To longitudinally evaluate optical coherence tomography (OCT) peripapillary retinal nerve fiber layer thickness measurements and to compare these measurements across time with clinical status and automated perimetry.
Retrospective evaluation of 64 eyes (37 patients) of glaucoma suspects or patients with glaucoma participating in a prospective longitudinal study. All participants underwent comprehensive clinical assessment, visual field (VF) testing, and OCT every 6 months. Field progression was defined as a reproducible decline of at least 2 dB in VF mean deviation from baseline. Progression of OCT was defined as reproducible mean retinal nerve fiber layer thinning of at least 20 μm.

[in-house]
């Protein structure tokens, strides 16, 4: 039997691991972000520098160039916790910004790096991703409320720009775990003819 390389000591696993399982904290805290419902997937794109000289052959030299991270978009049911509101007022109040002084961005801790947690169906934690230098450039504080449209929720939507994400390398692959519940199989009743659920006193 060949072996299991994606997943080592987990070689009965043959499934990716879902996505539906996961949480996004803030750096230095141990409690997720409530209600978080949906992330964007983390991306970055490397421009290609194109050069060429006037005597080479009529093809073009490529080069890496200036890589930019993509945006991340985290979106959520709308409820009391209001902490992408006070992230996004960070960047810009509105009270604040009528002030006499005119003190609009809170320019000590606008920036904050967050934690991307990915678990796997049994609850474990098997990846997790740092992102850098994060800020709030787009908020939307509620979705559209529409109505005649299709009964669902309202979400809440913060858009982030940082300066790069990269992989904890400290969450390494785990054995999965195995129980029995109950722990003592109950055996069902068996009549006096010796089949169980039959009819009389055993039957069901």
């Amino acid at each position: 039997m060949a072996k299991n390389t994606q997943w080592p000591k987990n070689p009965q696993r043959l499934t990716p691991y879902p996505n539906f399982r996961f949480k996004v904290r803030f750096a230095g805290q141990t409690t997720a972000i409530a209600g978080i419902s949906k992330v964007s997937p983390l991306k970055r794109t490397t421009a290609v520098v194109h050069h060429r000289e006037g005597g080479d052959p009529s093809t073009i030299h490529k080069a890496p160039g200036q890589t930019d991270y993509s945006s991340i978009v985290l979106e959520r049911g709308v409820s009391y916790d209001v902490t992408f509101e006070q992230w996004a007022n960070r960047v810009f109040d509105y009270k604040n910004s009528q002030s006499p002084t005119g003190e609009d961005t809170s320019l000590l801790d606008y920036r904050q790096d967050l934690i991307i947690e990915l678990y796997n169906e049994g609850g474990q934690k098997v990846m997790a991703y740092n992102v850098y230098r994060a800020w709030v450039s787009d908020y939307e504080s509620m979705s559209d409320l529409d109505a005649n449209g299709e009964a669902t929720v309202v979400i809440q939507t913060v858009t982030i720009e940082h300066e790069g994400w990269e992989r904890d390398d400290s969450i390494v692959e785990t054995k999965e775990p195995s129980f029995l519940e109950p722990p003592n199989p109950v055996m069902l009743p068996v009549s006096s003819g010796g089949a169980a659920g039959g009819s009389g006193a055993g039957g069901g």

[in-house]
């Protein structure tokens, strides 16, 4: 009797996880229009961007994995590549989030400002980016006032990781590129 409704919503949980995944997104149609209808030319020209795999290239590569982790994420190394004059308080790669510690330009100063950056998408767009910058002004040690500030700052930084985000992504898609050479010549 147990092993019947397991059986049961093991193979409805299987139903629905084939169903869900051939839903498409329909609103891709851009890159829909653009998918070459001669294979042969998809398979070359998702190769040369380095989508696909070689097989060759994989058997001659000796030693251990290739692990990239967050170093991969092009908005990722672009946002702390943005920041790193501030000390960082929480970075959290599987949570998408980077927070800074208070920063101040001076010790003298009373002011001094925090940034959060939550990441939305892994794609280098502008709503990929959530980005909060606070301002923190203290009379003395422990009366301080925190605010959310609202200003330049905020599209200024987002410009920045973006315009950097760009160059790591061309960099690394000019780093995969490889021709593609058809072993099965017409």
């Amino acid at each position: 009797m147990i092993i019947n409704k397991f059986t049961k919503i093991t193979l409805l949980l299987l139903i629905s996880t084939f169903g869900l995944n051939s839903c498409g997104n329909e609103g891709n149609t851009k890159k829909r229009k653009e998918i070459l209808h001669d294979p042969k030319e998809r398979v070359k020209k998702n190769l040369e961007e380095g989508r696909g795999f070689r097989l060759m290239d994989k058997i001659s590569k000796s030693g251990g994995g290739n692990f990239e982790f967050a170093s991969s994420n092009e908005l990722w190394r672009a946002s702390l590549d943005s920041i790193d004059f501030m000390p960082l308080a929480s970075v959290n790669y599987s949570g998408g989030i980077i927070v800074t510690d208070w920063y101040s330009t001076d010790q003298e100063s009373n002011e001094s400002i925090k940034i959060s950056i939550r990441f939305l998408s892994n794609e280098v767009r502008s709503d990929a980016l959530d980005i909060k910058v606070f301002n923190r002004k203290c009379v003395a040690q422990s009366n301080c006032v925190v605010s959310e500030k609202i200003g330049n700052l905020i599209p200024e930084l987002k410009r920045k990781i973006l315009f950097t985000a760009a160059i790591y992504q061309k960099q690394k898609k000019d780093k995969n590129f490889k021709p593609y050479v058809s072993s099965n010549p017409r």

Each patient had a median of 5 usable OCT scans at median follow-up of 4.7 years. The difference in the linear regression slopes of retinal nerve fiber layer thickness between glaucoma suspects and patients with glaucoma was nonsignificant for all variables; however, Kaplan-Meier survival curve analysis demonstrated a higher progression rate by OCT vs VF. Sixty-six percent of eyes were stable throughout follow-up, whereas 22% progressed by OCT alone, 9% by VF mean deviation alone, and 3% by VF and OCT.
A greater likelihood of glaucomatous progression was identified by OCT vs automated perimetry. This might reflect OCT hypersensitivity or true damage identified by OCT before detection by conventional methods.